Customer Reviews for

Lucky Stars

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  • Anonymous

    Posted July 20, 2004

    Ugh! Her worst yet!

    It's a shame this release was actually published!!! I've read Hellers other books and always found myself laughing out loud and throughly enjoying each page. (At times I'd read straight through in one night.) This time however I kept reading all the way through, hoping that it would get better. Alas the wit was dry, barely funny, a not too difficult to figure out storyline and very little in the way of romance as some of her other books had. Shame. Hopefully Heller's writing skills haven't left her entirely and her next book will be far more enjoyable.

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  • Posted December 9, 2008

    more from this reviewer

    first class dramatic comedy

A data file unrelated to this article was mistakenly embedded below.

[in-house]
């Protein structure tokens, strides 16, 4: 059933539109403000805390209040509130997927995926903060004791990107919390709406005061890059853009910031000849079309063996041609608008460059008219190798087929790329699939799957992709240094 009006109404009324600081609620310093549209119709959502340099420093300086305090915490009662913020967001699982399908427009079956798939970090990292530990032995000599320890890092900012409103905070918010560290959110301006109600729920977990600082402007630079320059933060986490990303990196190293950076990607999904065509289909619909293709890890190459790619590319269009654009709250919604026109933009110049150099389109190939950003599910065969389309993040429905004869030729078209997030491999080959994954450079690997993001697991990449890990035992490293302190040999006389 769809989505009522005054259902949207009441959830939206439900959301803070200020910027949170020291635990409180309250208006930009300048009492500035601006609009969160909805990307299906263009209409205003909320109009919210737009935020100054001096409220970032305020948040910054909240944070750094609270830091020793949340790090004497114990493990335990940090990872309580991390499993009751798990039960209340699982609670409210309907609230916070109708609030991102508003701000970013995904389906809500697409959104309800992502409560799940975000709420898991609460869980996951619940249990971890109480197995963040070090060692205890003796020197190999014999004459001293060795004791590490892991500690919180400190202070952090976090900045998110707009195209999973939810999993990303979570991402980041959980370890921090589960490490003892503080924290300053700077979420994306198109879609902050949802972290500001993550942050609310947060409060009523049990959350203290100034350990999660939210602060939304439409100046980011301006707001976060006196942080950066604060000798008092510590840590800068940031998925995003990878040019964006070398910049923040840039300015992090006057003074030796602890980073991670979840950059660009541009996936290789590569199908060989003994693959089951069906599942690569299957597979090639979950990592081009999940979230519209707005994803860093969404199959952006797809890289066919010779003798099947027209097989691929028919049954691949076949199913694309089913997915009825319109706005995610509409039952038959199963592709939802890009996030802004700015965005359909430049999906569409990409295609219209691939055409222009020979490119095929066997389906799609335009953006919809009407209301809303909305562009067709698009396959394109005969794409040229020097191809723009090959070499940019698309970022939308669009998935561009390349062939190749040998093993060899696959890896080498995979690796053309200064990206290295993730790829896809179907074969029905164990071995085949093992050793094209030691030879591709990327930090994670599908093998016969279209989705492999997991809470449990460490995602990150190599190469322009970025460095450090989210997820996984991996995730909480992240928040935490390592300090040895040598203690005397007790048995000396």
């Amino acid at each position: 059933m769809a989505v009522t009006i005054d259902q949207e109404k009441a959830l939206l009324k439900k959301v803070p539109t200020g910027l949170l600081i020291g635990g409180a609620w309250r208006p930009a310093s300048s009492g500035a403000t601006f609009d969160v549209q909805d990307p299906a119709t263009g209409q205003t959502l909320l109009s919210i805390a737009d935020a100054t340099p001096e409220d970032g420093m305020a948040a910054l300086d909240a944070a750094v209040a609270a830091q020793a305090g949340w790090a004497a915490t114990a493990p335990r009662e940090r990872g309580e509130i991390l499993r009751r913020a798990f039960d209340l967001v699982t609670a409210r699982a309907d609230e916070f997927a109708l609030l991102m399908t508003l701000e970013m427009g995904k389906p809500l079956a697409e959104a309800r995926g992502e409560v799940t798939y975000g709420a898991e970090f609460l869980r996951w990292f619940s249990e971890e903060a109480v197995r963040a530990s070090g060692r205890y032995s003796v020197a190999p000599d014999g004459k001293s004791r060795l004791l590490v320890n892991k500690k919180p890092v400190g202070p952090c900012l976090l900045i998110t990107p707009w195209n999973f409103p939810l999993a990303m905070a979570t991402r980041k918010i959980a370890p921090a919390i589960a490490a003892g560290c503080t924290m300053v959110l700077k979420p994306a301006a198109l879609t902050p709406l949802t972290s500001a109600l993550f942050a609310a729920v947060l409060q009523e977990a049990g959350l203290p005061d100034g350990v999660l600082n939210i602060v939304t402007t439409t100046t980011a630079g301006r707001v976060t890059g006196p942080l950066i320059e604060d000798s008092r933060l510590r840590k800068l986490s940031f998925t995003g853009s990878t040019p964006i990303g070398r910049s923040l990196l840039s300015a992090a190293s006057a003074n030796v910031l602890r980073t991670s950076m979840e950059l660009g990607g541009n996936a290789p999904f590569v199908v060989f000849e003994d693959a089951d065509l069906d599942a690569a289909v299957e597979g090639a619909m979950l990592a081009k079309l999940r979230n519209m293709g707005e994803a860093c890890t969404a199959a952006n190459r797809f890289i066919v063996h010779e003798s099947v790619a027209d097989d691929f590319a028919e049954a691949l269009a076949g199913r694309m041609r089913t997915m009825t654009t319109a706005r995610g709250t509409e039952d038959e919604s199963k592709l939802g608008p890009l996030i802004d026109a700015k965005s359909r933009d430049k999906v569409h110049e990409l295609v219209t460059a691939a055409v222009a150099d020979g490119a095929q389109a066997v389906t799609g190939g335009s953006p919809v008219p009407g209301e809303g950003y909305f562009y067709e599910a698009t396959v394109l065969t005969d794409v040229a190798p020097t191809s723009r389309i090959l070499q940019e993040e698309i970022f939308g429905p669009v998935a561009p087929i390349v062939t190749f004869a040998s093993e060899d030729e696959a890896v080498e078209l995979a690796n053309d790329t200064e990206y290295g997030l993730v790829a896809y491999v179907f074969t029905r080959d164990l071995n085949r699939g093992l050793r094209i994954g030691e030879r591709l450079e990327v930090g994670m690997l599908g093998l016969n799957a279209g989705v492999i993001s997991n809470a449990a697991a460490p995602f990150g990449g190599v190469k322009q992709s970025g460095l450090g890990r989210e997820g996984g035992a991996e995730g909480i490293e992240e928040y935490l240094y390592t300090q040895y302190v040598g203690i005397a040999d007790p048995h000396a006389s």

She loves her mother but budding actress Stacey Reiser really wishes that she would get a life. Stacy is tired of her mother¿s frequent phone calls, unsolicited advice and suggestions on how to hold on to a man. Even though there is not a man in her life at present, she is getting roles in movies and televisions shows instead of commercials. When Helen Reiser sells her home in Cleveland and moves close to her daughter in L.A. Stacey goes into shock. Stacey becomes persona no grata in movieland when Jack Rawlings of Good Morning Hollywood trashes her part in a movie. Through a quirky set of circumstances Helen becomes the star in a series of tuna fish commercials, which leads to her to becoming a Hollywood icon. Stacey is happy for her mother even though she has to take a sales job to pay the bills. She becomes very concerned when her mother falls for a man with a shady reputation. Stacey, with the help of Jack (the pair are now an item), try to dig up some evidence against him because her mother won¿t have her daughter dissing her boyfriend. LUCKY STARS is a first class dramatic comedy starring two strong-willed women who are experiencing role reversal. Readers will find themselves chuckling out loud at some of the conversations these two women exchange. The romance between the actress and the film critic adds another layer of complexity to the plot, as does Stacey¿s antipathy of her mother¿s beau. Jane Heller is a talented writer whose latest work crosses genre lines with this lush witty melodrama. Harriet Klausner

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